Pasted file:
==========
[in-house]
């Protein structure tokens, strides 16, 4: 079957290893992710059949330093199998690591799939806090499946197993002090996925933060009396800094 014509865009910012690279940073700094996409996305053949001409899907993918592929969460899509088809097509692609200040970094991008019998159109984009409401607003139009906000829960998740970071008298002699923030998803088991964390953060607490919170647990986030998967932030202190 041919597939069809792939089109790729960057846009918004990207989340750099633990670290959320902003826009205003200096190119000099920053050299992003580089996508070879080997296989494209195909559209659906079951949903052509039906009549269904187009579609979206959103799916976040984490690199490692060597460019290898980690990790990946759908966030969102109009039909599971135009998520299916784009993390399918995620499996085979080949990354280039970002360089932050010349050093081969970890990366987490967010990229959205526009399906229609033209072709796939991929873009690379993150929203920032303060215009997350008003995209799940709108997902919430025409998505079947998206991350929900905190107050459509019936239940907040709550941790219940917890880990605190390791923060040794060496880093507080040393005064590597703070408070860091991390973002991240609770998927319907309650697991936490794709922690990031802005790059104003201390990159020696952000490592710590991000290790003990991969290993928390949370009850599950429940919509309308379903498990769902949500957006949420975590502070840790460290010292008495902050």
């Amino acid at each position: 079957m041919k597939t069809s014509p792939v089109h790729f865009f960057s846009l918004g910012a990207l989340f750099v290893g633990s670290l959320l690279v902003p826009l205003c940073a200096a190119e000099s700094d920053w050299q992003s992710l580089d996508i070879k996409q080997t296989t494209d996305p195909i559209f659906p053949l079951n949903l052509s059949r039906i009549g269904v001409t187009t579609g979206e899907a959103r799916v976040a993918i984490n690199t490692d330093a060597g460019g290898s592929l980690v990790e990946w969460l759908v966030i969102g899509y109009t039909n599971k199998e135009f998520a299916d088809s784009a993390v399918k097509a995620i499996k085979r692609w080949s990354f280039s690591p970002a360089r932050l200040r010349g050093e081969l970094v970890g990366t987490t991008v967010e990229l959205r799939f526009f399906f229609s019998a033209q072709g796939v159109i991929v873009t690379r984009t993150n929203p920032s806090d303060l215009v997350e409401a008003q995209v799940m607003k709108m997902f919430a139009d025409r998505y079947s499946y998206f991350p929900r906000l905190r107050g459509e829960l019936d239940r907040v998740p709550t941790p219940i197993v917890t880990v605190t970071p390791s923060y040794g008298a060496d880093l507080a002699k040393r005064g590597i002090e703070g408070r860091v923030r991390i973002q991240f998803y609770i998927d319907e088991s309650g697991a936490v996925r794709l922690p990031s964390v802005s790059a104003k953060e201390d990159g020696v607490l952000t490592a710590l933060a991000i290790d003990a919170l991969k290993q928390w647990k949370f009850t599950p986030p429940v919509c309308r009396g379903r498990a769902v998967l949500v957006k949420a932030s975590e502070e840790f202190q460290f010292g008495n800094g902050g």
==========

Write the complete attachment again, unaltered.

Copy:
[in-house]
């Protein structure tokens, strides 16, 4: 079957290893992710059949330093199998690591799939806090499946197993002090996925933060009396800094 014509865009910012690279940073700094996409996305053949001409899907993918592929969460899509088809097509692609200040970094991008019998159109984009409401607003139009906000829960998740970071008298002699923030998803088991964390953060607490919170647990986030998967932030202190 041919597939069809792939089109790729960057846009918004990207989340750099633990670290959320902003826009205003200096190119000099920053050299992003580089996508070879080997296989494209195909559209659906079951949903052509039906009549269904187009579609979206959103799916976040984490690199490692060597460019290898980690990790990946759908966030969102109009039909599971135009998520299916784009993390399918995620499996085979080949990354280039970002360089932050010349050093081969970890990366987490967010990229959205526009399906229609033209072709796939991929873009690379993150929203920032303060215009997350008003995209799940709108997902919430025409998505079947998206991350929900905190107050459509019936239940907040709550941790219940917890880990605190390791923060040794060496880093507080040393005064590597703070408070860091991390973002991240609770998927319907309650697991936490794709922690990031802005790059104003201390990159020696952000490592710590991000290790003990991969290993928390949370009850599950429940919509309308379903498990769902949500957006949420975590502070840790460290010292008495902050």
């Amino acid at each position: 079957m041919k597939t069809s014509p792939v089109h790729f865009f960057s846009l918004g910012a990207l989340f750099v290893g633990s670290l959320l690279v902003p826009l205003c940073a200096a190119e000099s700094d920053w050299q992003s992710l580089d996508i070879k996409q080997t296989t494209d996305p195909i559209f659906p053949l079951n949903l052509s059949r039906i009549g269904v001409t187009t579609g979206e899907a959103r799916v976040a993918i984490n690199t490692d330093a060597g460019g290898s592929l980690v990790e990946w969460l759908v966030i969102g899509y109009t039909n599971k199998e135009f998520a299916d088809s784009a993390v399918k097509a995620i499996k085979r692609w080949s990354f280039s690591p970002a360089r932050l200040r010349g050093e081969l970094v970890g990366t987490t991008v967010e990229l959205r799939f526009f399906f229609s019998a033209q072709g796939v159109i991929v873009t690379r984009t993150n929203p920032s806090d303060l215009v997350e409401a008003q995209v799940m607003k709108m997902f919430a139009d025409r998505y079947s499946y998206f991350p929900r906000l905190r107050g459509e829960l019936d239940r907040v998740p709550t941790p219940i197993v917890t880990v605190t970071p390791s923060y040794g008298a060496d880093l507080a002699k040393r005064g590597i002090e703070g408070r860091v923030r991390i973002q991240f998803y609770i998927d319907e088991s309650g697991a936490v996925r794709l922690p990031s964390v802005s790059a104003k953060e201390d990159g020696v607490l952000t490592a710590l933060a991000i290790d003990a919170l991969k290993q928390w647990k949370f009850t599950p986030p429940v919509c309308r009396g379903r498990a769902v998967l949500v957006k949420a932030s975590e502070e840790f202190q460290f010292g008495n800094g902050g």